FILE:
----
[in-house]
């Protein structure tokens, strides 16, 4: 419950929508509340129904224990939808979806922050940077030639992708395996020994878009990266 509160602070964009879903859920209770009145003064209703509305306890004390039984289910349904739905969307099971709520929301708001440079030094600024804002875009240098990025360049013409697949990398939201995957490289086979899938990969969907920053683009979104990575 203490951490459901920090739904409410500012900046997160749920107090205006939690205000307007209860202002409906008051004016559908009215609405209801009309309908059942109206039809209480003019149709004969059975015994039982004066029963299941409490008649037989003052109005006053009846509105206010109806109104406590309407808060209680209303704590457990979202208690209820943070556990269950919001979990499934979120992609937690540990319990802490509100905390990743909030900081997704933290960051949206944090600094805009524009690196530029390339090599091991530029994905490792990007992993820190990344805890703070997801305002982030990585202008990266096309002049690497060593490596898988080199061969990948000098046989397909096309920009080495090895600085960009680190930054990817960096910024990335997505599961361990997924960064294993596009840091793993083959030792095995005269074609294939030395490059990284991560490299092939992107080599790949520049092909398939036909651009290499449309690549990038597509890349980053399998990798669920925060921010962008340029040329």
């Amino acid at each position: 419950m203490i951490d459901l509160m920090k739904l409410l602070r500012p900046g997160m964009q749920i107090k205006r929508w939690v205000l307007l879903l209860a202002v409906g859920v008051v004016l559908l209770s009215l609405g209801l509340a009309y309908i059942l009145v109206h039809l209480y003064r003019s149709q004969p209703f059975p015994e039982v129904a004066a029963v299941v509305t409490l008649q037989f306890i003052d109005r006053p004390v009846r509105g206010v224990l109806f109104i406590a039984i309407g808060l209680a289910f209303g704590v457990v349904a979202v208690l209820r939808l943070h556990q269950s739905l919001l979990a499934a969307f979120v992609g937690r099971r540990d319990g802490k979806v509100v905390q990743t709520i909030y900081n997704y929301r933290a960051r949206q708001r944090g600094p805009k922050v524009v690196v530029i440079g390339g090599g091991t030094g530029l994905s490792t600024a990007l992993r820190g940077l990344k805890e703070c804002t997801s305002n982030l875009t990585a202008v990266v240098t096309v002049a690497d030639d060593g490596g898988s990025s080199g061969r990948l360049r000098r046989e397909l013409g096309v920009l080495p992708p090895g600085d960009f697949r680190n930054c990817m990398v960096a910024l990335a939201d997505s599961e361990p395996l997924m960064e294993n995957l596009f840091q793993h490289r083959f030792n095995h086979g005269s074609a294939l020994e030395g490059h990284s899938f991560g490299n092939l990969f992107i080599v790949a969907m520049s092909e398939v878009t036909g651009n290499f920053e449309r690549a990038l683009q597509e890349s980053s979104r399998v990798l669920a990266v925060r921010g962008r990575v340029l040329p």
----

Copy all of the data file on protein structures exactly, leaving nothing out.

[in-house]
């Protein structure tokens, strides 16, 4: 419950929508509340129904224990939808979806922050940077030639992708395996020994878009990266 509160602070964009879903859920209770009145003064209703509305306890004390039984289910349904739905969307099971709520929301708001440079030094600024804002875009240098990025360049013409697949990398939201995957490289086979899938990969969907920053683009979104990575 203490951490459901920090739904409410500012900046997160749920107090205006939690205000307007209860202002409906008051004016559908009215609405209801009309309908059942109206039809209480003019149709004969059975015994039982004066029963299941409490008649037989003052109005006053009846509105206010109806109104406590309407808060209680209303704590457990979202208690209820943070556990269950919001979990499934979120992609937690540990319990802490509100905390990743909030900081997704933290960051949206944090600094805009524009690196530029390339090599091991530029994905490792990007992993820190990344805890703070997801305002982030990585202008990266096309002049690497060593490596898988080199061969990948000098046989397909096309920009080495090895600085960009680190930054990817960096910024990335997505599961361990997924960064294993596009840091793993083959030792095995005269074609294939030395490059990284991560490299092939992107080599790949520049092909398939036909651009290499449309690549990038597509890349980053399998990798669920925060921010962008340029040329």
């Amino acid at each position: 419950m203490i951490d459901l509160m920090k739904l409410l602070r500012p900046g997160m964009q749920i107090k205006r929508w939690v205000l307007l879903l209860a202002v409906g859920v008051v004016l559908l209770s009215l609405g209801l509340a009309y309908i059942l009145v109206h039809l209480y003064r003019s149709q004969p209703f059975p015994e039982v129904a004066a029963v299941v509305t409490l008649q037989f306890i003052d109005r006053p004390v009846r509105g206010v224990l109806f109104i406590a039984i309407g808060l209680a289910f209303g704590v457990v349904a979202v208690l209820r939808l943070h556990q269950s739905l919001l979990a499934a969307f979120v992609g937690r099971r540990d319990g802490k979806v509100v905390q990743t709520i909030y900081n997704y929301r933290a960051r949206q708001r944090g600094p805009k922050v524009v690196v530029i440079g390339g090599g091991t030094g530029l994905s490792t600024a990007l992993r820190g940077l990344k805890e703070c804002t997801s305002n982030l875009t990585a202008v990266v240098t096309v002049a690497d030639d060593g490596g898988s990025s080199g061969r990948l360049r000098r046989e397909l013409g096309v920009l080495p992708p090895g600085d960009f697949r680190n930054c990817m990398v960096a910024l990335a939201d997505s599961e361990p395996l997924m960064e294993n995957l596009f840091q793993h490289r083959f030792n095995h086979g005269s074609a294939l020994e030395g490059h990284s899938f991560g490299n092939l990969f992107i080599v790949a969907m520049s092909e398939v878009t036909g651009n290499f920053e449309r690549a990038l683009q597509e890349s980053s979104r399998v990798l669920a990266v925060r921010g962008r990575v340029l040329p």